I am confident that this coffee will perform excellently in any brewed method. Having just tasted the espresso I can assure you it will make a delicious cup of coffee with a full-bodied texture, with all its brightness, acidity, and its comforting sweetness. 

The tasting notes I have compiled from our Cropster app after cupping show a spectrum of flavors that I would share: Caramel, brownie batter, cacao, fig, juicy juniper, lemon balm, mandarin mezcal, mint, mojito, pine, rosemary, as well as sweet and herbal undertone, toasted coconut, and tootsie roll. 

Aillio Bullet R1 IBTS Analysis by Evan Gilman 

Unless otherwise noted, we use both the site and Artisan software to document our roasts on the Bullet. You can find our roast documentation below, by searching on, or by clicking on the Artisan links below.  

Generally, we have good results starting our 500g roasts with 428F preheating, P6 power, F2 fan, and d6 drum speed. Take a look at our roast profiles below, as they are constantly changing! 

Back on my hobby horse! If you’ve met me, you know I’m all about Indonesian coffees, and this is one for the books.

Pak Irham’s family has been working with this mill for more than 16 years now, and the consistency and quality of this Red Cherry selection is really a testament to the relationships and trust they’ve built in the community of Jagong Jeget. During my last visit to Medan I met with his daughter Ina who runs their warehouse, and the crop wasn’t looking promising. This year is, clearly, completely different.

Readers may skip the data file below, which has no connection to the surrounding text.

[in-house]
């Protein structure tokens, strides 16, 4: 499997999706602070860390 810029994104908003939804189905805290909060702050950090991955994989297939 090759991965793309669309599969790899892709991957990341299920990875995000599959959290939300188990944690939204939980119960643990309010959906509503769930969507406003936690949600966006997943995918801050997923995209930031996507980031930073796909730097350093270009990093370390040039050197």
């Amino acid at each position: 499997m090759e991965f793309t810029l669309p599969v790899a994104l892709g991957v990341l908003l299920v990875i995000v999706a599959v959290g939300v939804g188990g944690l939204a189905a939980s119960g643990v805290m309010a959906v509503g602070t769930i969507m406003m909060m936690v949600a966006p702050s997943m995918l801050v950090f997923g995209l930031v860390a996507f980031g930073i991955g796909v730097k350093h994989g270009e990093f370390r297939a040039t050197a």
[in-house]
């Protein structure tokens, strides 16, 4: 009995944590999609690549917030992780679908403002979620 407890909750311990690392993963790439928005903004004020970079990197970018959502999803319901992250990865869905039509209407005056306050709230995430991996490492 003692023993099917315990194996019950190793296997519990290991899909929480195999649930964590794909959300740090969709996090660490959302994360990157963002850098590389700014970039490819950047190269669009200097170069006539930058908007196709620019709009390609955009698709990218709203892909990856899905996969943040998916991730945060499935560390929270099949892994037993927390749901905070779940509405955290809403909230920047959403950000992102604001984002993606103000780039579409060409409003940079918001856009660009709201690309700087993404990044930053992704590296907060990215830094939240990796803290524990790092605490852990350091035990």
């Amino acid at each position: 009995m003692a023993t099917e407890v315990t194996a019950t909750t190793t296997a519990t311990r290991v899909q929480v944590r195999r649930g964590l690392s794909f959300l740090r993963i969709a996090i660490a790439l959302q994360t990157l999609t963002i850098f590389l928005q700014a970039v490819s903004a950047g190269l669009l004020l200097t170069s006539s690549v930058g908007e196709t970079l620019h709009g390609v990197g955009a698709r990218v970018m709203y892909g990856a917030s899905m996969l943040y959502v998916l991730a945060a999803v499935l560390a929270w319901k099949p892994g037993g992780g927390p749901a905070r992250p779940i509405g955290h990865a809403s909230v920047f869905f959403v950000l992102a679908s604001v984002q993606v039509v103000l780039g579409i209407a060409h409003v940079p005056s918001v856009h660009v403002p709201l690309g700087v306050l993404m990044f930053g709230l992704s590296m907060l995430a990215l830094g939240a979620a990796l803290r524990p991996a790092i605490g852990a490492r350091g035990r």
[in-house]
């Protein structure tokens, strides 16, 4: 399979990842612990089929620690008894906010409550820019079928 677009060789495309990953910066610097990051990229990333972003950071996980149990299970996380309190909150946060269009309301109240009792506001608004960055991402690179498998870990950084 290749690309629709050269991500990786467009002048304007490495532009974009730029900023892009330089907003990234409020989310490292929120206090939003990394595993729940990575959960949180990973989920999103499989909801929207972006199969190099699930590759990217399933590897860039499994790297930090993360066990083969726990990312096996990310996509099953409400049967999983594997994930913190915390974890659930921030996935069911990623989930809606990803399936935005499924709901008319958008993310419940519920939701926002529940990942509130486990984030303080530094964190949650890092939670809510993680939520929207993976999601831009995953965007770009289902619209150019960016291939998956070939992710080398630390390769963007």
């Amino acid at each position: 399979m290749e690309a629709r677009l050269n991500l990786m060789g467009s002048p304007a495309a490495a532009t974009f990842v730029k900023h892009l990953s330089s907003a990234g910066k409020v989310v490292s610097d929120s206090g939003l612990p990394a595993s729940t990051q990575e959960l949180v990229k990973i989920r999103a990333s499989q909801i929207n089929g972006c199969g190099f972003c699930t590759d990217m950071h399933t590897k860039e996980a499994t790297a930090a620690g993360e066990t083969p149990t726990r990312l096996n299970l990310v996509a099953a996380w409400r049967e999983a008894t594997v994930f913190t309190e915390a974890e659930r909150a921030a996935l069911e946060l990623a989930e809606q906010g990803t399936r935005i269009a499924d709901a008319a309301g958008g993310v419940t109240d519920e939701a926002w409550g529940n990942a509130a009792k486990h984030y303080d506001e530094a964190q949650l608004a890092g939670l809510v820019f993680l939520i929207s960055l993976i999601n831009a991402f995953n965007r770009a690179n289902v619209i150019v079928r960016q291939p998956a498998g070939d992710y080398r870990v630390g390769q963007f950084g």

Great green quality coupled with a success story makes me happy. This coffee has a decent spread of screen sizes, but the moisture is right in the pocket and water activity is decidedly low in comparison to many Sumatra arrivals. My challenge was to push this through its first stages quickly, then to ramp back the power in order to develop the perceived sugars.  

I started with a medium-high charge temperature of 473F, P9 power, and F2 fan, and kept this up until a bit after peak rate of change. At 2:52 / 304F I reduced the heat to P8 and increased fan to F3, waiting a while to reduce further to P7 at 5:15 / 356F in anticipation of a spike in the rate of change, then to F4 at 6:05 / 370F. I let this ride out through First Crack, and just added a bit more air to abate smoke at the very end. This was a fairly short roast, finishing at 8:47 / 403F.  

The results weren’t your classic dark roasted Sumatra, but rather a lively and popping acidity coupled with fragrant herbal notes. Cherry sweetness when hot faded into a sugary almond paste flavor, with ever-present lime acidity and a touch of the floral you just can’t put a name to. It’s a sipper, and it really changes when it cools! 

I would recommend trying this with a variety of roast styles. It can quite clearly handle a heavier roast, but light roasts do well too. There’s a lot to play with here, and you won’t find a cleaner Sumatran wet-hulled coffee. Super tasty. 

You can follow along with my roast here at 

Ikawa Pro V3 Analysis by Isabella Vitaliano 

On the first round of cupping for this lot, the team collectively was surprised by the bright acidity and balanced flavor accompanying this Sumatran coffee. It was a no-brainer by the QC team to become a Crown Jewel. This coffee remains bright and intriguing while also maintaining the integrity of classic Sumatran flavors. I was looking forward to seeing how it performed on the Ikawa profiles.  

For the high-density profile, it had really nice acidity, with vanilla, pineapple, tootsie pop, and a little bit of lime. This roast was good with lots of acidity but the body was a little thin.